• Figs:  Yes, fresh figs.   The tree in Sarah’s Mom’s back yard yielded a robust harvest that lasted about three weeks. Every other day or so, we’d pick.  I don’t know how many pounds we gathered altogether, but we snacked on them cool, fresh, and raw from the refrigerator, sometimes by the fist-full, for those three weeks of fruitful indulgence.  I don’t recall any other season when I enjoyed figs more.
  • July 4 with the kids and Payton, highlighted by an impromptu trip to Baton Rouge to surprise Ann, who wasn’t able to come home because of her work and school schedule.
  • We discovered another novel supermarket shopping experience at Whole Foods Market in Baton Rouge.  We can hardly make a trip to the Capitol city now without a Whole Foods  excursion.
  • The Farm Bureau Memorial Service weekend in New Orleans:  Grateful to our good friends Kim and Mona Frey for recruiting Sarah to help with the music, and me to be the beneficiary by serving as the soprano’s escort.  Anyway, we got to spend the night in a 5 star hotel on Canal Street and eat out at Deany’s.
  • Fried oysters for birthday #60.  No fun turning this age, but what’s the alternative?  I decided that from this birthday forward, I will celebrate with oysters from a different restaurant each year.  This birthday was Fezzo’s turn.  We’ll see what restaurant wins the prize next year.
  • My 60th birthday present from Sarah was a treat, too–A Schwinn Legacy bicycle.  I’ve never seen a bike look so much like the bike I had when I was 10 or 11 years old–Talk about retro!   More summer evenings than not, we take the bikes out on the street after supper for a spin, and since July 26th, my two-wheel ride has been stylin’.
  • Friday afternoon trips to Rouse’s were not as novel as a year ago when the Lafayette Rouse’s was new, but we enjoyed those excursions every bit as much as we continued that tradition from last summer.
  • Olympics.  We watched the games every night those two weeks in July/August until the coverage went off the air.

These were highlights.  Yes, there were lowlights, but this blog does not celebrate lowlights.  God is too gracious to dwell on anything less than the blessings.  So here’s to summer 2012, another rich season of our lives.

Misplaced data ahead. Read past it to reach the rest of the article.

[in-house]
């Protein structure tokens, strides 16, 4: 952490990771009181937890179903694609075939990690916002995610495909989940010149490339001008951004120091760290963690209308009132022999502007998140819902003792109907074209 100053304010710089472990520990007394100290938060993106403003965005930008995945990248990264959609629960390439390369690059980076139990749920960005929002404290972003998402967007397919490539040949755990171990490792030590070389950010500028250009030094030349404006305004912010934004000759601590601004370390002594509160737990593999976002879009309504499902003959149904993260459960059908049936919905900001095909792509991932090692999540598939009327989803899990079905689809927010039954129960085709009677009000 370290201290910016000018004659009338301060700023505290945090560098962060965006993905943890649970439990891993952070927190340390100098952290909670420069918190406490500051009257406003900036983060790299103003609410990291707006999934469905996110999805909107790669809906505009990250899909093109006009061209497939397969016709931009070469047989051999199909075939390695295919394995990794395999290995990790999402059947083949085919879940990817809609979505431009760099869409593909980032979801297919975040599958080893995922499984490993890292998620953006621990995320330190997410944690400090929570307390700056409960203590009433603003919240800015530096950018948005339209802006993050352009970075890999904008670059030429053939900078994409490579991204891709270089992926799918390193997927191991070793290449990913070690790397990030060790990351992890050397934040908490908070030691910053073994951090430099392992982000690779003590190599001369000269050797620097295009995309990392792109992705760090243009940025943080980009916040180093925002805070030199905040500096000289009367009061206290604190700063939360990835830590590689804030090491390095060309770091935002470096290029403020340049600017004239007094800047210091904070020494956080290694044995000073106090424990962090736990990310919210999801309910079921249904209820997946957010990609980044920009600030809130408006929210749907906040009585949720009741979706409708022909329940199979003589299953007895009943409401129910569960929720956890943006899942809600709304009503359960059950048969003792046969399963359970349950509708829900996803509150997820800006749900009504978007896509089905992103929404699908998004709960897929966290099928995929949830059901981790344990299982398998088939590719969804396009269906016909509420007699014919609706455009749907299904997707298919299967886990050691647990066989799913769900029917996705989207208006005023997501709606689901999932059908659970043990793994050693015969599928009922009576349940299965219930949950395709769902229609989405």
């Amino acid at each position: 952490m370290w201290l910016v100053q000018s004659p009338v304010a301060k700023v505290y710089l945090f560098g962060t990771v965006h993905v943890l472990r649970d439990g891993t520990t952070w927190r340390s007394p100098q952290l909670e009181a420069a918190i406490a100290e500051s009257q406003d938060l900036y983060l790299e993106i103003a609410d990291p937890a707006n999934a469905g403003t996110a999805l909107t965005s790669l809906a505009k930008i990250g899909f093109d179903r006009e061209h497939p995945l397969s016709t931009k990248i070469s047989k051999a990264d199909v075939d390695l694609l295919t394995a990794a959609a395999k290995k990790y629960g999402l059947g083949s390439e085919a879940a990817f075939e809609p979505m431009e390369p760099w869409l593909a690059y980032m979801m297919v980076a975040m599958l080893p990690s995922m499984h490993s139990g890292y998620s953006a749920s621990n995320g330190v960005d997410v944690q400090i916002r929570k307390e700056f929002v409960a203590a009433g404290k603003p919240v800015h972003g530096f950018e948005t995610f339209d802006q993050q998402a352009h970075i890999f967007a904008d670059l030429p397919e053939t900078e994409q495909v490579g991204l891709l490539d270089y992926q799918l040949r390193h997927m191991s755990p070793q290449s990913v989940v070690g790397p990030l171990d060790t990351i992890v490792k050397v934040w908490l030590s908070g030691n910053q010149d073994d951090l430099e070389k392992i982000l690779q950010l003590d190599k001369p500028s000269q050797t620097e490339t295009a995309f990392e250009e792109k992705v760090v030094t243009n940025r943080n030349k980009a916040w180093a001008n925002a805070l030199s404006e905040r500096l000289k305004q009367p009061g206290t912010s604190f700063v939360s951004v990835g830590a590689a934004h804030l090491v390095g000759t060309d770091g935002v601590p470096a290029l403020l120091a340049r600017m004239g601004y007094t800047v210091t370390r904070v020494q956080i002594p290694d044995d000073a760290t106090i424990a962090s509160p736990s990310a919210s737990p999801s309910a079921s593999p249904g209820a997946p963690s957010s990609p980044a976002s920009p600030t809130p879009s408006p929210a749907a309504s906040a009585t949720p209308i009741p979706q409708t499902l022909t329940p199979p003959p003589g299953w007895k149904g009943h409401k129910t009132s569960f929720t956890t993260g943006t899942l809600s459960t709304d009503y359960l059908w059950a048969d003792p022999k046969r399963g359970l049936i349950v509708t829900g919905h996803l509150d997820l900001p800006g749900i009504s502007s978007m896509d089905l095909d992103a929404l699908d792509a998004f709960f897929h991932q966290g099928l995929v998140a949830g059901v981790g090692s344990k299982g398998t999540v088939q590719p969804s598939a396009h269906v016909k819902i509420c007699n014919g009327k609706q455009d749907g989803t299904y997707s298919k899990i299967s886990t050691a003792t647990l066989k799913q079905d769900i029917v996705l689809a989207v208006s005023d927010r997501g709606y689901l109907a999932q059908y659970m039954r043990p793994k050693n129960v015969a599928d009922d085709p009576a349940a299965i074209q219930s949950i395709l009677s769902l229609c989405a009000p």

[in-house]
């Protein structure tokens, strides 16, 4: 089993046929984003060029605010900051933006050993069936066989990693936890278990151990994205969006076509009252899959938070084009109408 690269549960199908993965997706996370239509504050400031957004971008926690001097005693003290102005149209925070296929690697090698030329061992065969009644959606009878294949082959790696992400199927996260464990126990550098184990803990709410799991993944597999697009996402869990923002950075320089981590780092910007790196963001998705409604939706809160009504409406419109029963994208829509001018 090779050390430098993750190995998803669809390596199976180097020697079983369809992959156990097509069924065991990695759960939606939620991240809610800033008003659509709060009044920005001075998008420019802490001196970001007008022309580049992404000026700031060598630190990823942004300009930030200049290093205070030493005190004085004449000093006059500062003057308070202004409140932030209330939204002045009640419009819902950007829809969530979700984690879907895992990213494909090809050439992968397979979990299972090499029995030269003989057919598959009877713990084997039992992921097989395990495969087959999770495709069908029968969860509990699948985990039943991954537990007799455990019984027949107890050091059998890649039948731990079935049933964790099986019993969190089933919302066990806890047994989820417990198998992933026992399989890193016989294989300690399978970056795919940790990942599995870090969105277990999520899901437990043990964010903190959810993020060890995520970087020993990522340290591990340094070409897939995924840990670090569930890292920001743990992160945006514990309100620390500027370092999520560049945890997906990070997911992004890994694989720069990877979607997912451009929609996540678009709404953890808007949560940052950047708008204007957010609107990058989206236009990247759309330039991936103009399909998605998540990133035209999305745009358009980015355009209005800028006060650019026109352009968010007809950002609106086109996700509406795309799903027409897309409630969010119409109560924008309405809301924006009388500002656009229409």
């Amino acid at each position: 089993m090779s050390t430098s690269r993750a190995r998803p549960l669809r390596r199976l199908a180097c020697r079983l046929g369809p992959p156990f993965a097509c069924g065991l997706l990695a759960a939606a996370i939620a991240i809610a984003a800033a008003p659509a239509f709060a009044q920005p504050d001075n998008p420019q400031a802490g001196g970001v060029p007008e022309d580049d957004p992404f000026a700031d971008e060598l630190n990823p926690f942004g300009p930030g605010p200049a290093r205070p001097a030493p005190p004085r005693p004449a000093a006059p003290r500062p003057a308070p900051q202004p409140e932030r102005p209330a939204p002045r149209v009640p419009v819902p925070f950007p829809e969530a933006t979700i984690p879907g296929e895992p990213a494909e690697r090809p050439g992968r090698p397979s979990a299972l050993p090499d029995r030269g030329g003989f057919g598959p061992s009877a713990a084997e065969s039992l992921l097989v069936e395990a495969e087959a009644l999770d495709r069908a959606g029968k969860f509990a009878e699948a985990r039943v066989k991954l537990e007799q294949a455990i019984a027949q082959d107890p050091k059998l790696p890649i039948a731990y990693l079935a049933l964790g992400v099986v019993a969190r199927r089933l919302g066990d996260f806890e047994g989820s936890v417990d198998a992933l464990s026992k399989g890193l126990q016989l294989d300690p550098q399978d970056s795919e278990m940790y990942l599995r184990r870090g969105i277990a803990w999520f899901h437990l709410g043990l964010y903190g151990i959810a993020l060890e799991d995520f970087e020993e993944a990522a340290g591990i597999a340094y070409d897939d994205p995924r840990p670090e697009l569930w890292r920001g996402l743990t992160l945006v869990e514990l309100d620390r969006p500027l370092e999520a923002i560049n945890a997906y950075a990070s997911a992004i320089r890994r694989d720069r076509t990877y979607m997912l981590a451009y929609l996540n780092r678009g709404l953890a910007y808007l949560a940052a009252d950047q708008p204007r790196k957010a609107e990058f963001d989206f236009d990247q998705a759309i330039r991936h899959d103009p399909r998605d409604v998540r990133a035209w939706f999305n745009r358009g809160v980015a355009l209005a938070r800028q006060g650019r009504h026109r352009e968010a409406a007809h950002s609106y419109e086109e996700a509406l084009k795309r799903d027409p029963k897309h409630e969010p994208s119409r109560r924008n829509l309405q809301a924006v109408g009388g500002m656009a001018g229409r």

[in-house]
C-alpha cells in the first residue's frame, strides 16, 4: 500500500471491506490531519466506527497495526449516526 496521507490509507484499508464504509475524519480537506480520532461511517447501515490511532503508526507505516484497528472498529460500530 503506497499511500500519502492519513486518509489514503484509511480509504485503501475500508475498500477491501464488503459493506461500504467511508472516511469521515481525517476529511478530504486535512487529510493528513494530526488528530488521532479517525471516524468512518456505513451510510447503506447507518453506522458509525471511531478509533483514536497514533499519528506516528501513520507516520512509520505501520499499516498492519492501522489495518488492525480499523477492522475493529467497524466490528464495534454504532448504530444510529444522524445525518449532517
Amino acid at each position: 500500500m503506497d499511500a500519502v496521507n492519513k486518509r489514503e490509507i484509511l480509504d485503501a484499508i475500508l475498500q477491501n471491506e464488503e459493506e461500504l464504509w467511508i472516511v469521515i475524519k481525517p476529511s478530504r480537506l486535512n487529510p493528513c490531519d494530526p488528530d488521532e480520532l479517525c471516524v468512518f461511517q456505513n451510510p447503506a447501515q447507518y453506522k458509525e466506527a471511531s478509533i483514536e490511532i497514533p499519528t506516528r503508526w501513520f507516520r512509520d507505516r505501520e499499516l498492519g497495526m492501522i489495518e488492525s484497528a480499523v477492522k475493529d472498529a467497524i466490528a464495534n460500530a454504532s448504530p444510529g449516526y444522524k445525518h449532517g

No more Mondays . . . Thursday, Aug 16 2012 

Galilleo’s phases of the moon: “Moon”day!

Today’s Monday surpasses last week’s Monday

Because one less Monday stands between now and  retirement

(give or take a year or two)

When I’ll leave the stress and mess

To enter that season of life

Where Monday comes no more.

The Sorrows of Grandparenting: When They Move Away Sunday, Aug 12 2012 

Papa’s little girl, gone to Texas

Since my granddaughter was born a little over four years ago and has lived within a 20 mile range of home, I’ve often posted “the joys of grandparenting” at this site.  But tonight, I feel the sorrow of grandparenting as Payton Elizabeth will tomorrow move away, becoming a Texan (like her dear little Mom).

I don’t begrudge her that at all, knowing that life and circumstances interplay with God’s design.  But still, I’m a little sad for me (and Sarah) as we face a change in our routines.

At the end of the day, we know all things work together for those who know God, so we trust and we’re strangely content in the midst of this sorrow.  Our lives are in God’s hands–Why complain?

Utterly Away by the Bay: A San Francisco Memoir Wednesday, Aug 1 2012 

ImageHere’s a piece previously un-blogged, having lain in the portfolio for almost 10 years after attending a National Writing Project annual meeting in 2003.

Utterly Away by the Bay

November/December 2003

(At  Pier 39, San Francisco Bay)

Praise God, the Creator of San Francisco Bay!

hard to write

with numb fingers–

blustering, breeze

chilled fingers.

dreaming poems

to express pictures

worth far more than

a thousand words

to tell all the

sights

sounds

tastes

sensations

I want to write

but can’t

with blue fingers

crammed deep

into jeans pockets

and breath

stolen utterly away

by the Bay.

Oh, for warm fingers,

to grasp a pen

to paint words

to draw sound

to color creation

and more—

to name

wisps of sea spray

the blueness of  the sky

gulls circling, alighting, riding on dark blue waves

a tempestuous choir of sea lions, barking a noisy cantata

the stark, solid Rock—Alcatraz—rising from the Bay across the way

and most intriguing,

how the Golden GateBridge disappears into rusty hills on the distant shore.

in short, I want

to grasp a pen

with warm fingers

to memorialize

this moment in time

for a small town boy a long way from home

with eyes wide open in amazement

with blue fingers

crammed deep

into jeans pockets

and breath

stolen utterly away

by the Bay.